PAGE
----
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Are Your Green Beauty Products Authentic?

by Mark Wuttke

It’s official. Green is mainstream. Over the past decade, the increased demand for natural and organic personal care products resulted in more green companies and more green products. The good news is that consumers have more choices than ever before. But while some of these companies and products are authentically green, others are merely semi-green, or just barely green. Yet many of them claim the same benefits and quality. How can this be? The short answer is it can’t. So how do consumers make the right choices, and separate the authentic green companies and products from the mimicry and marketing spin that comes with expanding markets?

Over the next five issues, I aim to demystify the language and put into plain and simple terms the steps one needs to evaluate the authenticity of a brand. Let’s begin with this brief overview.

Is it What it Says it Is?

Certification provides a common language to the industry and consumers, ensuring we agree upon and honestly communicate minimum standards and requirements for the products we use. Not all certifications are made equal, and having a basic understanding of the common ones goes a long way to knowing what you’re getting.

Is it Safe?

Products that we physically come into contact with or ingest have both short and long-term effects on our well-being. There are benefits and risks to any product whether it is natural or chemical-based. I’ll break down the main things to look for and stay away from, and explain some of the trade-offs between health risks, environmental risks, and costs.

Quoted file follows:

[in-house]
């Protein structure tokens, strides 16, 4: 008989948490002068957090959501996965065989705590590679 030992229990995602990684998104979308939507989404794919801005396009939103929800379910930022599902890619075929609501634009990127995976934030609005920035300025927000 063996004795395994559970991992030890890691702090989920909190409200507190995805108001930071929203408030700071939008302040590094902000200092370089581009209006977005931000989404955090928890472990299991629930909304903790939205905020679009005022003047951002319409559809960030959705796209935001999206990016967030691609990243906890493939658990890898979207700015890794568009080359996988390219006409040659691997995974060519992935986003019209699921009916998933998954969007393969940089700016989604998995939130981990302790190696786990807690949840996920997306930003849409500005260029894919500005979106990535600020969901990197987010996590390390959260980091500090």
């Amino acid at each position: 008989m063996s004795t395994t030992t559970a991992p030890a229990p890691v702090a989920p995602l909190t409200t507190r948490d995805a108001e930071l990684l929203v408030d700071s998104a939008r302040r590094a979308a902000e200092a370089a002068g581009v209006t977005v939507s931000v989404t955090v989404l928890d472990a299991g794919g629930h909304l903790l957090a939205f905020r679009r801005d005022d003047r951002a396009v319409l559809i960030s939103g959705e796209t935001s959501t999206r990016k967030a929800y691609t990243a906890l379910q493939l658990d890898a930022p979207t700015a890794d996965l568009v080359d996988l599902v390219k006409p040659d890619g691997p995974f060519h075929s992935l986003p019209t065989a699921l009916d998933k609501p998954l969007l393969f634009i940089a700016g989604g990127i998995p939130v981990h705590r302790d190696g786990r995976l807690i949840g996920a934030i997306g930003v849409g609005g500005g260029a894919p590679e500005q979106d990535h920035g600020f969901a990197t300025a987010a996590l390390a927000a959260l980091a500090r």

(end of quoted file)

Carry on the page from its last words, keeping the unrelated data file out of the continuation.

Is it Effective?

How do conventional and natural products work, and what are the active ingredients that yield the results claimed on the bottle? Evidence-based clinical trials provide the benchmark by which the effectiveness of products are measured. While conventional products have utilized clinical tests as the basis for their claims for decades, organic and natural products are now gaining enough consumer support to justify the investment into clinical results to prove their efficacy.

Is it Responsible?

How are products created and what are the human eco-systems that support the production of them? Companies are in the business of making money, but the organic movement has raised the bar for the way companies treat their partners. From the farmers who cultivate the ingredients, to the packages that deliver them, every choice a company makes can have as much impact on whether consumers choose to use their product as the product itself.

Is it Sustainable?

Companies also need to consider how to minimize their impact on the environmental resources from which they harvest their products. For decades chemical and petroleum-based methods were utilized to meet continuing demand. What are the ways in which companies can build a regenerative process to ensure that the products we create are not only safe, effective, and responsible, but in the long-run, sustainable?

As evidenced by the success of the green movement, consumers have tremendous power to change markets for the better. Acquiring a basic understanding about what you are buying not only ensures that you actually get what you pay for, it also sends a message to the companies that transparency and honesty are an essential part of doing business.

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